Celebrating Diversity in Comic Books

A festival featuring black creators, artists and publishers draws thousands of fans

| 27 Jan 2020 | 11:43

The Black Comic Book Festival celebrated its eighth annual convention at the Schomburg Center this month, its biggest draw being its promotion of diversity.

With about 10,000 attendees over two days, a mostly black gathering of comic fans showed their respect for black comic creators.

As New York City's only exclusively black comic book convention, the free Harlem event at was a creative outlet for people of color to participate in panel discussions, film screenings, cosplay shows, competitions, and exhibits, with representation being its primary objective.

Black Comic Book Professionals

Being a minority in the comic book industry has its challenges, such as being unrecognized and overlooked among predominantly white creators and characters. However, the festival provides a creative outlet for independent comic artists and merchants of color.

Andre Batts, who has attended six out of eight events, owns his own publishing company, called Urban Style Comics, in his hometown of Detroit. His creation, Dreadlock, a blind African-American superhero whose powers come from the sun, is a series he has been working on since 1996.

Batts said he has been a comic fan for most of his life, and pursued a career in the industry because he felt there was a lack of representation."There was nothing relating to [African-American] struggles, so I created something," Batts said.

The Festival is one of Batts' most profitable conventions as a vendor. Considering that his art has been featured at several mainstream conventions, Batts credits his success to convention-goers who appreciate his pro-black themed comics.

"It really depends on the crowd, who you're catering to," he said. "An event like this, between 80 and 90 percent will buy [my comics] whereas at [predominantly white conventions], maybe five percent will buy [my comics]. My success comes from the people that I meet. When people hear that I have been doing this for so long, it motivates the youth to go out and do their own thing."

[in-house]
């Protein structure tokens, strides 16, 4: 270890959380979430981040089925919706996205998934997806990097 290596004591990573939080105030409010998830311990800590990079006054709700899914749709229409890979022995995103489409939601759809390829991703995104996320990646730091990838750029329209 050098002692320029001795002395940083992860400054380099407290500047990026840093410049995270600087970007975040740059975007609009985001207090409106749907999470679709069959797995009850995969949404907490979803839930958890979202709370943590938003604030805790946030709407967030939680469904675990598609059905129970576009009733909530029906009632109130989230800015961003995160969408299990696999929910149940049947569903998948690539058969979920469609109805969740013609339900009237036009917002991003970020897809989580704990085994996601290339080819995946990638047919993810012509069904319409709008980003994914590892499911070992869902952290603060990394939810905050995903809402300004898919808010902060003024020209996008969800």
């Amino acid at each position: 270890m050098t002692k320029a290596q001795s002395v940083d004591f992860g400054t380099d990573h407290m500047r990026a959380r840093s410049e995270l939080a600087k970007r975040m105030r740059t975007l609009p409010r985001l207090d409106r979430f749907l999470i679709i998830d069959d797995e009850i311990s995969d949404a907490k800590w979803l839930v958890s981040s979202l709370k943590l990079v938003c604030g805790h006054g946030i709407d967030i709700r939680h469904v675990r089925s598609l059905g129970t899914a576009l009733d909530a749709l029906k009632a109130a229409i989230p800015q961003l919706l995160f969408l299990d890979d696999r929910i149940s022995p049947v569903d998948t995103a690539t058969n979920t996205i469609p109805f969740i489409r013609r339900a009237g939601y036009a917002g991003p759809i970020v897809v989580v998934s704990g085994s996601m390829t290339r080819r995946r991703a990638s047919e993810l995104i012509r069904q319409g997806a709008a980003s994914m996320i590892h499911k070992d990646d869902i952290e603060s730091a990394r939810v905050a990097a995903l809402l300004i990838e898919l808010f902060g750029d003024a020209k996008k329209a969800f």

Joamette Gil, a first-timer at the Festival, is a queer Afro-Cuban cartoonist, illustrator, publisher, and writer promoting her comic, The UnCommons. "The UnCommons is the story of a girl named Iris. She is from a fantasy version of Western Africa, where she is from a civilization of magic warriors," Gil said.

Gil would not be considered a newcomer in the comic scene, having a Prism award-winning, Kickstarter series called "Power & Magic: The Queer Witch Comics Anthology," a collection of short fantasy comics by women of color and woman-aligned, non-binary people of color. But she said the Black Comic Book Festival is important to signal comics like hers for specific people.

"I feel having a series like ours, we are creating an intentionally diverse world with a strong black-lead female character, Gil said. "Even though people who want that kind of story exist everywhere and go to conventions all over the country, this is a specific space that has been created for that type of person who lacks that kind of representation."


Another independent creator at the festival was none other than Darryl McDaniels of DMC, a founding member of the legendary hip-hop group Run–D.M.C.

The acronym DMC has four definitions: it's the initials of McDaniels' real name and his alter ego, Devastating Microphone Control. It also stands for his independent publishing company, Darryl Makes Comics. And, finally, it is the name of his main character and the namesake of the comic series.

DMC, the book series, takes place in an alternative universe set in New York City. Its stark influence of 80s hip-hop culture and contemporary problems during that time gives it superheroes a retro, yet modern feel as it addresses social anxieties with superpowers, i.e. vigilantism vs heroism during the AIDS epidemic.

As of now, there are only three DMC comic books available since its first debut in 2014. The character DMC is an Adidas tracksuit and sneaker-wearing, masked vigilante who fights with brass knuckles.

DMC's editor-in-chief, Edgardo Miranda-Rodriguez, has also created his own comic book, La Borinqueña.

La Borinqueña

Miranda-Rodriguez is the creator of "Ricanstruction: Reminiscing & Rebuilding Puerto Rico," an anthology featuring contributions from writers and artists from the comic book industry supporting Puerto Rico.

In Ricanstruction, Mirdanda-Rodriguez got the chance to collaborate with DC Comics to join forces with La Borinqueña, an Afro-Puerto Rican superheroine who tackles environmental issues.

“La Borinqueña is an original superhero I created in 2016 as a direct response to what the real effects of climate change would be in Puerto Rico,” Miranda-Rodriguez said. “How the current economic crisis which came from a $74 billion debt was actually crippling the island’s way of being and also leading to a humanitarian crisis.”